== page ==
After five consecutive quarters of contraction, the art market is at last producing some positive signals. Artprice’s index (the Art Price Global Index) progressed 4.97% in the second quarter of 2009 after a fall of more than 30% since the beginning of 2008. Gradual economic recovery during 2009 (very modest economic growth in Germany and France for example) has boosted the morale of art market players and has added 20 points to our AMCI since the end of the first quarter.
After the effects of the financial crisis pushed up auction bought-in rates to 45% during the autumn of 2008, the auctioneers adjusted their offer by proposing fewer lots, lower price estimates and no guarantees (except in the case of truly exceptional works). This strategy appears to have worked during the first half of 2009, as the bought-in rate has fallen to 40%. During the autumn of 2008 only 44% of the sold auction lots got past their low estimates; but the revision of price estimates has improved this ratio to 49% on art sales recorded since the beginning of 2009.
By lowering their expectations, the auction houses have supported a market of more affordable works. 79% of sold lots fetched less than €5,000 during the first half of 2009 versus 73% in 2008.
The art mediums most affected by price reductions appear to be painting and multiples. They lost respectively 31% and 41% in 2008 and a further 4% and 5% in the second quarter of 2009, taking them both back to 2004 prices.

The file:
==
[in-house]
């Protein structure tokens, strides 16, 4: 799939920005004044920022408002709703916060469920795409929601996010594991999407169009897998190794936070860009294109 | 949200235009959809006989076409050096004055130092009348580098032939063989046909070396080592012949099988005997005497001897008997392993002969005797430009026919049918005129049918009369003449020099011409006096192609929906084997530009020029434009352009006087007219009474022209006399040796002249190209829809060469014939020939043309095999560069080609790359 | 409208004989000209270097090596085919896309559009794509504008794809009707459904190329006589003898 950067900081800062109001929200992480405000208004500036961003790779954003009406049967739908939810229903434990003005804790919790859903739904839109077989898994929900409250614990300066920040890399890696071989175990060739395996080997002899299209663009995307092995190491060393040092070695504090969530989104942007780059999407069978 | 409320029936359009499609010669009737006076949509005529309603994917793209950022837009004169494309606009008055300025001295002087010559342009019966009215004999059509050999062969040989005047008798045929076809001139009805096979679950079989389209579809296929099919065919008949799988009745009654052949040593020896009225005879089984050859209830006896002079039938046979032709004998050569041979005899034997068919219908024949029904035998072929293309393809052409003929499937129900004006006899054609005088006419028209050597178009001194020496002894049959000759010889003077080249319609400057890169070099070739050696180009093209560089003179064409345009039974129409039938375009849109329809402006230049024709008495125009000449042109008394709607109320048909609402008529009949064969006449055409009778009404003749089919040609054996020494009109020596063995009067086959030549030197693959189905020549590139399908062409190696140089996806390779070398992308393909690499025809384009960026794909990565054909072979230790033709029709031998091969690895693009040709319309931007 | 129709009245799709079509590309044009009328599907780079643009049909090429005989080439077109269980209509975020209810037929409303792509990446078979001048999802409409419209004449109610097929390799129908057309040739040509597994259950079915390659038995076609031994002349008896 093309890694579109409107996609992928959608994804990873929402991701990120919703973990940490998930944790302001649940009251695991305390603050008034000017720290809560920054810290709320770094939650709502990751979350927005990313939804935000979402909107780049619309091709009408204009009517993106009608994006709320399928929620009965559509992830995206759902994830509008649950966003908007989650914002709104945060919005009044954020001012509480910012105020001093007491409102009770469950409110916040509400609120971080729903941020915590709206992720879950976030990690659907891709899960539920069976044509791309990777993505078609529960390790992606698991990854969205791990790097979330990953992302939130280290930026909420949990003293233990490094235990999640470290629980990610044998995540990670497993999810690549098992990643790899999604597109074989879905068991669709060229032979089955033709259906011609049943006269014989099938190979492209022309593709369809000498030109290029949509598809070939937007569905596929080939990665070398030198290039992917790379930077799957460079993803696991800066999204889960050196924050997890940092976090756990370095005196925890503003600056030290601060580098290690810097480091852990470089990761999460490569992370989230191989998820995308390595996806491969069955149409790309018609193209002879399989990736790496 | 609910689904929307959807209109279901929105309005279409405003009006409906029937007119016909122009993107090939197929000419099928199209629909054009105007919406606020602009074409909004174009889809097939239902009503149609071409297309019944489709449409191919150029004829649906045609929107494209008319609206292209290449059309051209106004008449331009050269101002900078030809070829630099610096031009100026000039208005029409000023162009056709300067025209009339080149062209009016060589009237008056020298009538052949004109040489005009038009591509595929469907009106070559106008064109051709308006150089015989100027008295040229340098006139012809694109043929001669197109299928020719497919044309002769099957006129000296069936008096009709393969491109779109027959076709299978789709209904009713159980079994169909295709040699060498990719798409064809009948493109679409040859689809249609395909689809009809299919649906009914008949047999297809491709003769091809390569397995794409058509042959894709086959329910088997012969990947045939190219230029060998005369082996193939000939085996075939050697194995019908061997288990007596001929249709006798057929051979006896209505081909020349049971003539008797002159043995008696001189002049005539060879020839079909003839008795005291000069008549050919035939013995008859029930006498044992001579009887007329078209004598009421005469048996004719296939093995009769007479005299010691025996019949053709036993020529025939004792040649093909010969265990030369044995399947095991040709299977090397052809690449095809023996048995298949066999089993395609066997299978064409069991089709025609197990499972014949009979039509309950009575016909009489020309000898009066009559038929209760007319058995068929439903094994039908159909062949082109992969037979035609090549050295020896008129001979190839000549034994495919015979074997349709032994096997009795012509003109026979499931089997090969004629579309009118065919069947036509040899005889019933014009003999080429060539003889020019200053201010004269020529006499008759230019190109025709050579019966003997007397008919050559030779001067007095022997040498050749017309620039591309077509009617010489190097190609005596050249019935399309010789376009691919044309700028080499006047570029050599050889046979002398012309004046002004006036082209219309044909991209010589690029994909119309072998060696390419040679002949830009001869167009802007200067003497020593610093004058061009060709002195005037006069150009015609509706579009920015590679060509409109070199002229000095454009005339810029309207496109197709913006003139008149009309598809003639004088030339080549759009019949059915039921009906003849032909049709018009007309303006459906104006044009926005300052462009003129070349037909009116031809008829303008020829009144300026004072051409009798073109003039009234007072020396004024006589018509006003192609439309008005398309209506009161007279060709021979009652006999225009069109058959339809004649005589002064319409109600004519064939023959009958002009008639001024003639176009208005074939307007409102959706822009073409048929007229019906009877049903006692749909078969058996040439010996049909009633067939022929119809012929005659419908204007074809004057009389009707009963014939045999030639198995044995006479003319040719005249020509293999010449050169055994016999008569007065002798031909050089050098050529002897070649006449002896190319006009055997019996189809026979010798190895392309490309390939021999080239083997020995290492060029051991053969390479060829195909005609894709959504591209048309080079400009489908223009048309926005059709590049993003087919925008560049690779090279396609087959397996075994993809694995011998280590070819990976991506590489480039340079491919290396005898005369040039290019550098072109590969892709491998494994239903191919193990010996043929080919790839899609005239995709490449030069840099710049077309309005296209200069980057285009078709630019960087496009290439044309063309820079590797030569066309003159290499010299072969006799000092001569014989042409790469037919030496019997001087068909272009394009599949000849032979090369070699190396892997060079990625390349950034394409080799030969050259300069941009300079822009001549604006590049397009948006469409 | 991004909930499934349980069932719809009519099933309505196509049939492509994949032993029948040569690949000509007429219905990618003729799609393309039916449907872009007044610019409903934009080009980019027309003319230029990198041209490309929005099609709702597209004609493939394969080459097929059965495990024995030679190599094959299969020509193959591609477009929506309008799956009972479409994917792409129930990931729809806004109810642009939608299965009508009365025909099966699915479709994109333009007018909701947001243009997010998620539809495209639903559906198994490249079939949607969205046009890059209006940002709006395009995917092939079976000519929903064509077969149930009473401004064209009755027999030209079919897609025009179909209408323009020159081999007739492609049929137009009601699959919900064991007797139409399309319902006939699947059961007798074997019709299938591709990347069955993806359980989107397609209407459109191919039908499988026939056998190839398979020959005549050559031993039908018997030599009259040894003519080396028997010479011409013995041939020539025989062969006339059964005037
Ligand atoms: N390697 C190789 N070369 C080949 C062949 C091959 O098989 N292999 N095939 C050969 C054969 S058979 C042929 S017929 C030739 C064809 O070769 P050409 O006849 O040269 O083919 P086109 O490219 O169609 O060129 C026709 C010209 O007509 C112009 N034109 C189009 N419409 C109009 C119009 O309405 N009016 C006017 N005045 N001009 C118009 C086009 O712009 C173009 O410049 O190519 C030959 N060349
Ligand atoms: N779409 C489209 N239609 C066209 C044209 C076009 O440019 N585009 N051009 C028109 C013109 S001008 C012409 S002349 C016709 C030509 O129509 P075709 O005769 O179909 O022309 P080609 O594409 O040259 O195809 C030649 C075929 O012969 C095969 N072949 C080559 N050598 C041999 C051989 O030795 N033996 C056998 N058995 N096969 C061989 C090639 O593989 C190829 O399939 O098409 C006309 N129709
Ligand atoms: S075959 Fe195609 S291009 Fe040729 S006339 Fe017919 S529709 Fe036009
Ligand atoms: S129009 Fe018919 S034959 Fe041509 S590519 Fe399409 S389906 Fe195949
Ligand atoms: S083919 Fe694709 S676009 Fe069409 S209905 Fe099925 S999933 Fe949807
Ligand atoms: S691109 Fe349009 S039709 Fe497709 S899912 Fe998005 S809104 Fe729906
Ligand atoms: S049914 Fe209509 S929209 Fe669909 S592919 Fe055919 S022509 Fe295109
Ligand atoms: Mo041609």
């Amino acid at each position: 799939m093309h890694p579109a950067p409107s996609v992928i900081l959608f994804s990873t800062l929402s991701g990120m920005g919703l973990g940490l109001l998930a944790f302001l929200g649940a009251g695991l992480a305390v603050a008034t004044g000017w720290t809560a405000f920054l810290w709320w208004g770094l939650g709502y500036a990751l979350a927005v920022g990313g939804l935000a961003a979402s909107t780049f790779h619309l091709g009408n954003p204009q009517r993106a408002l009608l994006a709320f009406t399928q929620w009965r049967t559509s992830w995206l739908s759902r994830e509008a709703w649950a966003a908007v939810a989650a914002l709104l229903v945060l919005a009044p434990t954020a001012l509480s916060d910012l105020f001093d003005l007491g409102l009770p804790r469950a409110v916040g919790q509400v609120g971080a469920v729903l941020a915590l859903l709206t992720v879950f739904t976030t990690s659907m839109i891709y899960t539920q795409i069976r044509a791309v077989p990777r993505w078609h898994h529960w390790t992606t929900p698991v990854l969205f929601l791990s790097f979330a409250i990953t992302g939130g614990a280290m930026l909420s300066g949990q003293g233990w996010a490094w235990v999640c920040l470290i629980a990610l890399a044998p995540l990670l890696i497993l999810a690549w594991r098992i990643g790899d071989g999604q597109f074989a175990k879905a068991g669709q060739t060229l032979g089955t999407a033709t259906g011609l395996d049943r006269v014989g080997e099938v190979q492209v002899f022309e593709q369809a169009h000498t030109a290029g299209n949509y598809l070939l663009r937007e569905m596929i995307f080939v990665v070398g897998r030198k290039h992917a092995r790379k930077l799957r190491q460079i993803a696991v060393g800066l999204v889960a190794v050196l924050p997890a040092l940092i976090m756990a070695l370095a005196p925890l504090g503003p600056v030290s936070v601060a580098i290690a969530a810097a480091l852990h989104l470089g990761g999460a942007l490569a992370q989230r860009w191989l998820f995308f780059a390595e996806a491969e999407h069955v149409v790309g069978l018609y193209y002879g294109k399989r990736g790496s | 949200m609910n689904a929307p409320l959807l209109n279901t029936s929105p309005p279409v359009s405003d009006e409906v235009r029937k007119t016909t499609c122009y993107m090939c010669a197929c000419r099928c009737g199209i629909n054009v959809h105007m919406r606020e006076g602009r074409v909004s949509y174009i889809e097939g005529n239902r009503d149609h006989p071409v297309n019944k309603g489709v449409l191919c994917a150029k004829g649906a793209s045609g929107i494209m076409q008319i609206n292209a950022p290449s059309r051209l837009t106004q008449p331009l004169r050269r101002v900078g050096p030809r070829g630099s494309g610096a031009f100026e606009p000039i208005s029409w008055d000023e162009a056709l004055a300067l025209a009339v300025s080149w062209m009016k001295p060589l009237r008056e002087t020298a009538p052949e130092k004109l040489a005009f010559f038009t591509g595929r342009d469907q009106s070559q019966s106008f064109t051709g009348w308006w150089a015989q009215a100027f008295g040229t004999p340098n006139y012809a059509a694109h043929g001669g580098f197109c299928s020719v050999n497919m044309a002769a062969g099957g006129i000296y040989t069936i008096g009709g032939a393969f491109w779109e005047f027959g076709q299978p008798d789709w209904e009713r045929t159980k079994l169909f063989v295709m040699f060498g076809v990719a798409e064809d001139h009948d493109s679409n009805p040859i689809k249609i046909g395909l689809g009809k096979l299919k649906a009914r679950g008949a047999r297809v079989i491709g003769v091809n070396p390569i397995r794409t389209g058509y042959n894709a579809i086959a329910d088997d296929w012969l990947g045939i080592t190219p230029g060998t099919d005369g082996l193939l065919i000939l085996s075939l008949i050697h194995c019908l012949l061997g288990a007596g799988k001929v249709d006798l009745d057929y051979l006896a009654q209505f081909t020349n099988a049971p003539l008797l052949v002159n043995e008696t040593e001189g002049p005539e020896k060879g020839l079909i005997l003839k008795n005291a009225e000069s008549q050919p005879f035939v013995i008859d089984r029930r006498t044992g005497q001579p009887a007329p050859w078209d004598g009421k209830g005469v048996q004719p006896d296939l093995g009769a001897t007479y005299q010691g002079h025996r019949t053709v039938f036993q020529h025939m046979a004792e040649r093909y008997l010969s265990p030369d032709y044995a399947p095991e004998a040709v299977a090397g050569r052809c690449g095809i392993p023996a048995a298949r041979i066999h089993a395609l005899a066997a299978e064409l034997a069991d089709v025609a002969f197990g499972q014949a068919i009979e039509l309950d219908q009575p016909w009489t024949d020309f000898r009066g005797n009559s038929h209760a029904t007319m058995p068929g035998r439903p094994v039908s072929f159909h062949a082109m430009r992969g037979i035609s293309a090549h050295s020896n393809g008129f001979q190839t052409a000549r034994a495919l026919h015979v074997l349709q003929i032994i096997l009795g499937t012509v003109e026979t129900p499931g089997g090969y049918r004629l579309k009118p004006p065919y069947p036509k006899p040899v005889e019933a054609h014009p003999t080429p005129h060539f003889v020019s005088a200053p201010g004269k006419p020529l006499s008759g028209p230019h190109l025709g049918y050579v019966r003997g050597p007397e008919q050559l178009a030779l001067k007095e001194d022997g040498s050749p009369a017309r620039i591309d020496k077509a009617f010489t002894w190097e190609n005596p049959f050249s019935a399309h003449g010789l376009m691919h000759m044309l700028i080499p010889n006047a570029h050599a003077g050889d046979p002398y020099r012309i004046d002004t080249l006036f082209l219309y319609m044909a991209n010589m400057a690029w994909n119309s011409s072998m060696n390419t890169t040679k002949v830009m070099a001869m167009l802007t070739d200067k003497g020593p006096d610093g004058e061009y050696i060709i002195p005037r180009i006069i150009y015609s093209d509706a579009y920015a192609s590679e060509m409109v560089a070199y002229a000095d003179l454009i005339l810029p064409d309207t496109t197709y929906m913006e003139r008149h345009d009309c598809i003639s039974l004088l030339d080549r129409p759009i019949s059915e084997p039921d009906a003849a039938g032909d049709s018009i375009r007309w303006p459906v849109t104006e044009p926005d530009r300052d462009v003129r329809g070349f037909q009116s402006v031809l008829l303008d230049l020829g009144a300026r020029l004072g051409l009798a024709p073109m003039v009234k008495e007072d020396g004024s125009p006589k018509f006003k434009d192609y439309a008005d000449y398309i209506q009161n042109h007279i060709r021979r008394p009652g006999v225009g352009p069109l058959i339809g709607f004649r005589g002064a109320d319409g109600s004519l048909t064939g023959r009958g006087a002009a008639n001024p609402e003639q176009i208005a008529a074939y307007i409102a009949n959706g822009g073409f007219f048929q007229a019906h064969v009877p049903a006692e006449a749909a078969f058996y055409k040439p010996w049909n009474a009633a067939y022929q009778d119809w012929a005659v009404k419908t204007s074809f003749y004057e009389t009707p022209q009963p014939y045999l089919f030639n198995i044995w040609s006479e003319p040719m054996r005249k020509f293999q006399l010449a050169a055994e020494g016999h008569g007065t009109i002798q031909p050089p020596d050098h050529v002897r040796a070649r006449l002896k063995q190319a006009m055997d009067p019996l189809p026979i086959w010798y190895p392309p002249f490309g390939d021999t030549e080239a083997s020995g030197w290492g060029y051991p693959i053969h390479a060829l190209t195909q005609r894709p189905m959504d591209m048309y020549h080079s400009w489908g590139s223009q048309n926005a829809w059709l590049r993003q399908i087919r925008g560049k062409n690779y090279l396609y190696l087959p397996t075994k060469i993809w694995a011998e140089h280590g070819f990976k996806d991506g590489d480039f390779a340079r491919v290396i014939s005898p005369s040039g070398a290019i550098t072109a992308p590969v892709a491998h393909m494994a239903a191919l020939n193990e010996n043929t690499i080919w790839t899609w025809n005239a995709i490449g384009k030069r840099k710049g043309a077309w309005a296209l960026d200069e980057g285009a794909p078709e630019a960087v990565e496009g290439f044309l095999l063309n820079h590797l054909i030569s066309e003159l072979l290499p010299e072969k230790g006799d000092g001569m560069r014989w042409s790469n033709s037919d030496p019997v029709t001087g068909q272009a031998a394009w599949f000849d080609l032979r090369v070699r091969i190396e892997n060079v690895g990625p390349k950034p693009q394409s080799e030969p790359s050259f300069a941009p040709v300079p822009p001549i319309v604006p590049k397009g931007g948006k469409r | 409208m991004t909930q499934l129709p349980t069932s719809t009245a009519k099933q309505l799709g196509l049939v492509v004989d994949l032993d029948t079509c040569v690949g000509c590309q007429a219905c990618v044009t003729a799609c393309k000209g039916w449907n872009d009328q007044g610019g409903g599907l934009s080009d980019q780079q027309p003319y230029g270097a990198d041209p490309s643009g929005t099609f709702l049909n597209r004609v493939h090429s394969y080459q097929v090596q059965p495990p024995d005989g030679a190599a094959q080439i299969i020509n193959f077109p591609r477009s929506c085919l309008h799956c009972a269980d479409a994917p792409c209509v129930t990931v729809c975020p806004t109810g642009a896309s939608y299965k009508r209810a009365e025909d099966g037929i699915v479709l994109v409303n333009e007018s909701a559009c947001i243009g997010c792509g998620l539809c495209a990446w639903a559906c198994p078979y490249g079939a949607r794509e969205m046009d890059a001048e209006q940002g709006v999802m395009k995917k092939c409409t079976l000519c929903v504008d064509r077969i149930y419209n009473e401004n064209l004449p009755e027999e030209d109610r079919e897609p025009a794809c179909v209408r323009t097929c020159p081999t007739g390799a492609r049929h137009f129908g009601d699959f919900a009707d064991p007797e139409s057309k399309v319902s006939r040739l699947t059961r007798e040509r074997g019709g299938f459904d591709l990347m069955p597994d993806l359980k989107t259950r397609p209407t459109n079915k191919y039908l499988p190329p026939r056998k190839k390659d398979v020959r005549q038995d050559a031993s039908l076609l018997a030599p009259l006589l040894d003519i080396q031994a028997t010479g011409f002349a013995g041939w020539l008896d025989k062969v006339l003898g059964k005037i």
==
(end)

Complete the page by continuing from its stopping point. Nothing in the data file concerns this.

Prices are continuing to adjust for Post-War art and Contemporary art, having contracted respectively 9% and 4% in the second quarter of 2009. As the two most speculative segments of the art market between 2005 and 2008, they have indeed been the most affected by the crisis, and the Contemporary works bought at very high prices a year or two ago are unlikely to be presented for auction in the current context.
The New York market, having taken a 27% tumble in 2008 (i.e. an average contraction of 7.75% per quarter from 1 January 2008 to 1 January 2009), posted a 10% increase in art prices in the second quarter of 2009.
These good quarterly performances are partly due to the new strategies adopted by the auction houses. We will wait until the results of the 2009 autumn sales before deciding whether these figures represented a genuine recovery or just a short-lived surge.
Although the art market meltdown at the start of the 1990s was structurally very different from the current context, it nevertheless produced a series of surges over the years that followed. Remember that in just two years, from 1990 to 1992, the crash took art prices down by 44%, and it wasn’t until 1995 that a return to sustained growth really set in with three consecutive quarters of rising prices.